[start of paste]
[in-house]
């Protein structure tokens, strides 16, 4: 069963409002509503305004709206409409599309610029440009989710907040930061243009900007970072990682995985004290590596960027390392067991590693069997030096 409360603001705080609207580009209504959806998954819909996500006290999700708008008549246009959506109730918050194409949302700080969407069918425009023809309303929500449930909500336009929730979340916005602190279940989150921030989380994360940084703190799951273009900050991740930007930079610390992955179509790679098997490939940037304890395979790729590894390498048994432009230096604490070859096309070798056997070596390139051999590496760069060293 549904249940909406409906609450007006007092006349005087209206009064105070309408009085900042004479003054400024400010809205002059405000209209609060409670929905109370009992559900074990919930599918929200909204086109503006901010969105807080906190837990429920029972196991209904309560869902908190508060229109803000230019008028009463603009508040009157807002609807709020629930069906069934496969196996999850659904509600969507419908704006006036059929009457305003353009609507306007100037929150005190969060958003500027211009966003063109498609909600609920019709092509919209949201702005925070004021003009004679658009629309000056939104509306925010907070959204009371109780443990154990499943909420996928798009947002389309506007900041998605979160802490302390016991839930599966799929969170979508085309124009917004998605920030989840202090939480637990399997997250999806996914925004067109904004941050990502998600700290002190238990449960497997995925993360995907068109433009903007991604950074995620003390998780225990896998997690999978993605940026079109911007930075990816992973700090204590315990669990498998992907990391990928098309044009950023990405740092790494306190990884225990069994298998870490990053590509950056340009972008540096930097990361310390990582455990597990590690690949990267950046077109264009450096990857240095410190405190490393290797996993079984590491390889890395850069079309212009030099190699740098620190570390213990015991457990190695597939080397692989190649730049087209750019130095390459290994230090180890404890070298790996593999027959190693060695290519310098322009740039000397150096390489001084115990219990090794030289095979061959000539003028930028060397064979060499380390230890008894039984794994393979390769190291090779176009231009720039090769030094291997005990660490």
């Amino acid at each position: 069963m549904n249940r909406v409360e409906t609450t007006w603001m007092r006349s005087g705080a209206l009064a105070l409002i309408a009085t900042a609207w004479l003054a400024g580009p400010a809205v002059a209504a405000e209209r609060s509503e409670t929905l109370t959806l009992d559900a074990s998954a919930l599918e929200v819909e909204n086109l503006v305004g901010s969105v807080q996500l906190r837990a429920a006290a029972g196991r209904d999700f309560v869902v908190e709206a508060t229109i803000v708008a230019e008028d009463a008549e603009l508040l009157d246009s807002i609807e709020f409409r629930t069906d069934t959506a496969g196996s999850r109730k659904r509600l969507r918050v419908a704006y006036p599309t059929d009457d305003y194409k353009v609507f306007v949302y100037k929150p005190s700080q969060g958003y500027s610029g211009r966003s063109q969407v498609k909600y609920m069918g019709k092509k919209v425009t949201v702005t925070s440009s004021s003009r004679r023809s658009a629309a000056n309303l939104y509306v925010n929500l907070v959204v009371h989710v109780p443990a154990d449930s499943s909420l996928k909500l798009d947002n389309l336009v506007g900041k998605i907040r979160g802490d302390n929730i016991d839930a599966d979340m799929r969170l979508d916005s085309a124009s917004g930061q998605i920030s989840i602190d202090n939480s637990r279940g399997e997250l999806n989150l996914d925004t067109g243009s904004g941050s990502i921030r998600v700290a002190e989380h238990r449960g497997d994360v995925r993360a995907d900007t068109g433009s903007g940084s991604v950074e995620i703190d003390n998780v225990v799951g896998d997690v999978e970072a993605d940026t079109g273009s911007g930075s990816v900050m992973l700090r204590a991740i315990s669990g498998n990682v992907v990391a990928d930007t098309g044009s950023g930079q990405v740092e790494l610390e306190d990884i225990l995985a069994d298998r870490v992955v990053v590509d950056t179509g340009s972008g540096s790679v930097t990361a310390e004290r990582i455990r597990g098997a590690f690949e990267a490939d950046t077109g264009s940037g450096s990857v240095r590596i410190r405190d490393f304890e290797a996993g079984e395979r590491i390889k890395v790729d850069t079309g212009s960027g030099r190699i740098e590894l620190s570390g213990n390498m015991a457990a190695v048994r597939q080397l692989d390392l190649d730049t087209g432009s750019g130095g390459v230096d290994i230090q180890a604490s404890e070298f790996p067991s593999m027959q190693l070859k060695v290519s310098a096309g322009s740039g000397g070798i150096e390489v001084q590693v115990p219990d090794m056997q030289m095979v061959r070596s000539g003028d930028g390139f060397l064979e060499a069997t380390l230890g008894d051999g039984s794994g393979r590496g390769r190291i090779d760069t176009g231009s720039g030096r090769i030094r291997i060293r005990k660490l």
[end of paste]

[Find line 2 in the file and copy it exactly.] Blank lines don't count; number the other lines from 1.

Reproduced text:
């Protein structure tokens, strides 16, 4: 069963409002509503305004709206409409599309610029440009989710907040930061243009900007970072990682995985004290590596960027390392067991590693069997030096 409360603001705080609207580009209504959806998954819909996500006290999700708008008549246009959506109730918050194409949302700080969407069918425009023809309303929500449930909500336009929730979340916005602190279940989150921030989380994360940084703190799951273009900050991740930007930079610390992955179509790679098997490939940037304890395979790729590894390498048994432009230096604490070859096309070798056997070596390139051999590496760069060293 549904249940909406409906609450007006007092006349005087209206009064105070309408009085900042004479003054400024400010809205002059405000209209609060409670929905109370009992559900074990919930599918929200909204086109503006901010969105807080906190837990429920029972196991209904309560869902908190508060229109803000230019008028009463603009508040009157807002609807709020629930069906069934496969196996999850659904509600969507419908704006006036059929009457305003353009609507306007100037929150005190969060958003500027211009966003063109498609909600609920019709092509919209949201702005925070004021003009004679658009629309000056939104509306925010907070959204009371109780443990154990499943909420996928798009947002389309506007900041998605979160802490302390016991839930599966799929969170979508085309124009917004998605920030989840202090939480637990399997997250999806996914925004067109904004941050990502998600700290002190238990449960497997995925993360995907068109433009903007991604950074995620003390998780225990896998997690999978993605940026079109911007930075990816992973700090204590315990669990498998992907990391990928098309044009950023990405740092790494306190990884225990069994298998870490990053590509950056340009972008540096930097990361310390990582455990597990590690690949990267950046077109264009450096990857240095410190405190490393290797996993079984590491390889890395850069079309212009030099190699740098620190570390213990015991457990190695597939080397692989190649730049087209750019130095390459290994230090180890404890070298790996593999027959190693060695290519310098322009740039000397150096390489001084115990219990090794030289095979061959000539003028930028060397064979060499380390230890008894039984794994393979390769190291090779176009231009720039090769030094291997005990660490």